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Developing Your Child's Self-Esteem


Sometimes it's easy to notice when kids seem to feel good about themselves — and when they don't. We often describe this idea of feeling good about ourselves as "self-esteem." 

Kids who have healthy self-esteem tend to:

Kids with low self-esteem often: 

Why Self-Esteem Matters

When children feel good about themselves, it sets them up for success — in everything from school to friendships. Positive feelings like self-acceptance or self-confidence help kids try new challenges, cope with mistakes, and try again. Taking pride in their abilities and accomplishments helps kids do their best. 

By contrast, kids with low self-esteem might feel unsure of themselves. If they think others won't accept them, they may not participate as often. They may allow themselves to be treated poorly and have a hard time standing up for themselves. Kids who don't expect to do well may avoid challenges, give up easily, or be unable to bounce back from mistakes.

Having low self-esteem can block success. It can leave kids distracted by the stress of how to deal with everyday challenges.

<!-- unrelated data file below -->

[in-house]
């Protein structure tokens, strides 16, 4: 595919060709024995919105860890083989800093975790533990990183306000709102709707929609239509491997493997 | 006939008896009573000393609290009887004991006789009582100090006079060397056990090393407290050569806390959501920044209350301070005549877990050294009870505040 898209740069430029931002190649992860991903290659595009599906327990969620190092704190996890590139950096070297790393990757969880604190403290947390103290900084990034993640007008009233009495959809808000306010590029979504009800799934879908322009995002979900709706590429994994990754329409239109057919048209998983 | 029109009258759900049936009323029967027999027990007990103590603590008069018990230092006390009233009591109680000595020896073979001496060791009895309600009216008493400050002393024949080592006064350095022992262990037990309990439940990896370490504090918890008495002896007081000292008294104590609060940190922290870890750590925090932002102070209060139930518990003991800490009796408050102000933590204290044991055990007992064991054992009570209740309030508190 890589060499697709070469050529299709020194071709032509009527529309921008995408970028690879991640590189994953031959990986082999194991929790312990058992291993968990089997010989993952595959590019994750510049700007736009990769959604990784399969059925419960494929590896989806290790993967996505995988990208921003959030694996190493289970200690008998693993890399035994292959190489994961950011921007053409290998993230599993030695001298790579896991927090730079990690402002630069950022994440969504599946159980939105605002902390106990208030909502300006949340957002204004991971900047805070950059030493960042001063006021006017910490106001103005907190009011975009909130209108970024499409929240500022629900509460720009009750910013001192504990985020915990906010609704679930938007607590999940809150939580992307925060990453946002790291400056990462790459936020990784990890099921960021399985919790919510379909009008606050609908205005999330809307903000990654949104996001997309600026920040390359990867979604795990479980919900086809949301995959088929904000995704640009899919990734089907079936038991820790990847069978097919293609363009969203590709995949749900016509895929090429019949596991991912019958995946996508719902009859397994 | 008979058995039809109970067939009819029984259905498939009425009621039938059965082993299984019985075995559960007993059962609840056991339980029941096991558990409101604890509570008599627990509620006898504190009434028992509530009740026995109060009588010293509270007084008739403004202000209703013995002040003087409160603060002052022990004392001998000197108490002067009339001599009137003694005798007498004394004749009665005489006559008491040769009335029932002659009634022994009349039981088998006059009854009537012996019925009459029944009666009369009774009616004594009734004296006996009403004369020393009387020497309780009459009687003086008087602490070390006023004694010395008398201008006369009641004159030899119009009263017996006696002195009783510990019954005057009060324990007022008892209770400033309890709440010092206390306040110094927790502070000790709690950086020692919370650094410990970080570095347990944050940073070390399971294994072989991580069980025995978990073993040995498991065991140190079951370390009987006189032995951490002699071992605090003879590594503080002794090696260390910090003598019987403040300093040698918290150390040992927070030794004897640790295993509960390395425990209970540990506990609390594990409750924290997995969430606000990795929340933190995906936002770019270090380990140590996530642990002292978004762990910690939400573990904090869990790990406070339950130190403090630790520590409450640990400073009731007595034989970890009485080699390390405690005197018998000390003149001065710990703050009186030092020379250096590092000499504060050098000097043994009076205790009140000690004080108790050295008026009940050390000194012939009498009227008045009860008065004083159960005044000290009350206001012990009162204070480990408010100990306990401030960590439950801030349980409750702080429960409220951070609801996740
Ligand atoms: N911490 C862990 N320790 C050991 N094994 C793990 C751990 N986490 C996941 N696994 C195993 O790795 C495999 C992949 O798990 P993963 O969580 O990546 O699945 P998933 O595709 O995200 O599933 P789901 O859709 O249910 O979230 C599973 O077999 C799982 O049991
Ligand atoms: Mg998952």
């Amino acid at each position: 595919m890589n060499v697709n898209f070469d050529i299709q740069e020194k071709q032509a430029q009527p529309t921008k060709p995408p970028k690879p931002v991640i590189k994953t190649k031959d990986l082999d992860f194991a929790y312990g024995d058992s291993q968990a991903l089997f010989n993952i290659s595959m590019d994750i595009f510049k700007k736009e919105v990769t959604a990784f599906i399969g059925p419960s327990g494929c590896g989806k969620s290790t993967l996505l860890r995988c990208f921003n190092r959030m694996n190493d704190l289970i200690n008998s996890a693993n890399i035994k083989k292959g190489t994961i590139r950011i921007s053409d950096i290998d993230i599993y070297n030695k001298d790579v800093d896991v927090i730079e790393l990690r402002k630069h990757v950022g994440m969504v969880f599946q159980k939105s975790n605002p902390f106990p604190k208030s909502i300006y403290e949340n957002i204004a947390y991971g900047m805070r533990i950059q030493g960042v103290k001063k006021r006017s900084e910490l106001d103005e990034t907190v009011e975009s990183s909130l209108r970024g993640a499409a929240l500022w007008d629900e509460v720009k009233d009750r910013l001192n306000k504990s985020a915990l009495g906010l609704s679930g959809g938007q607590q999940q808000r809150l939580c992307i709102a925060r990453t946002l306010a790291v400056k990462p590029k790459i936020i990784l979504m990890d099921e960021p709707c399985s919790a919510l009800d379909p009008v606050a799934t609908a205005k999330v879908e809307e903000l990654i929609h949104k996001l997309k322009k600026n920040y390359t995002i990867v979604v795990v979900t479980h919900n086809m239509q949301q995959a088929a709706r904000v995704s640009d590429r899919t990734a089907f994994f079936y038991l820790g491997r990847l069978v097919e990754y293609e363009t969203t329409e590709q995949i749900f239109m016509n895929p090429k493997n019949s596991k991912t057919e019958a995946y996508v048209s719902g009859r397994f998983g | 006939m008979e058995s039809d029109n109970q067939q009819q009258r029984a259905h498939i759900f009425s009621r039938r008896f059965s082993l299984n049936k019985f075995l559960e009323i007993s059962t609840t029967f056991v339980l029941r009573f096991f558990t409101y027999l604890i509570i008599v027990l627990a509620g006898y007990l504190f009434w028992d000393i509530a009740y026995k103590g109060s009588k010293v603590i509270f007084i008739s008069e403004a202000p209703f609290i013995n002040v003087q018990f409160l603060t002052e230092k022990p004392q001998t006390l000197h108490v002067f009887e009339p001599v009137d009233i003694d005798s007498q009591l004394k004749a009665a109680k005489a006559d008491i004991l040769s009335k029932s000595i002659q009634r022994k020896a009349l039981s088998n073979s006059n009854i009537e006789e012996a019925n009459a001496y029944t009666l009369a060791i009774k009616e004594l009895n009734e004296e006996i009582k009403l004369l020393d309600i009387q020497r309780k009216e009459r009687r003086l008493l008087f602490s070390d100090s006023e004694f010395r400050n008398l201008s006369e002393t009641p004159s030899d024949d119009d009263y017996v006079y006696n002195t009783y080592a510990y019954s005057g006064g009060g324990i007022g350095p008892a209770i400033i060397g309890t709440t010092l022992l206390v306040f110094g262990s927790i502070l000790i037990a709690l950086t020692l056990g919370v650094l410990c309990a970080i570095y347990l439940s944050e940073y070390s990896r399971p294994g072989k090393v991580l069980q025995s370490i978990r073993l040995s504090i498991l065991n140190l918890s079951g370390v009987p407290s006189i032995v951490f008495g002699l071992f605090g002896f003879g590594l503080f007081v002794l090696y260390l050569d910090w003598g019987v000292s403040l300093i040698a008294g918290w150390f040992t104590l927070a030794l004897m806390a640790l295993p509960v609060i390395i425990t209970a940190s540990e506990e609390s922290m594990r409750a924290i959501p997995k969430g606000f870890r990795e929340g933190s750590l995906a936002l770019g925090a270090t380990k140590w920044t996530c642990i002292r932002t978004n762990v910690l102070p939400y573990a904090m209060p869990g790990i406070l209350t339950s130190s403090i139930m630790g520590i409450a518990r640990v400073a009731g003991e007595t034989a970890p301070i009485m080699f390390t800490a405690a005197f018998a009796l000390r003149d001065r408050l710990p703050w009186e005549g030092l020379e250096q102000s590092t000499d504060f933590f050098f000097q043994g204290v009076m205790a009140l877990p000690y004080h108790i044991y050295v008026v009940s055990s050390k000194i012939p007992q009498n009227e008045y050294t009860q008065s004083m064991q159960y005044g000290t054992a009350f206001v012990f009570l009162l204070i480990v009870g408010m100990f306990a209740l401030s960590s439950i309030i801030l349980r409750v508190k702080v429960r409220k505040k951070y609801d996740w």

How Self-Esteem Develops

Contrary to what some might think, self-esteem does not come telling kids they're wonderful, special, and great (even though they are!). Giving every child a trophy doesn't help kids' self-esteem. Indeed, it's possible for kids to feel good about themselves even when they fail.

When children compete — win or lose — they see that their own hard work and practice can make a difference. Earning a prize contributes to self-esteem only when a kid knows he or she earned it.

Self-esteem is the result of experiences that help a child feel capable, effective, and accepted. 

How Parents Can Nurture Self-Esteem

Self-esteem develops over time. And if it's low, it can be raised. Here are things parents can do:

Reviewed by: D'Arcy Lyness, PhD
Date reviewed: September 2016


Note: All information on KidsHealth® is for educational purposes only. For specific medical advice, diagnoses, and treatment, consult your doctor.

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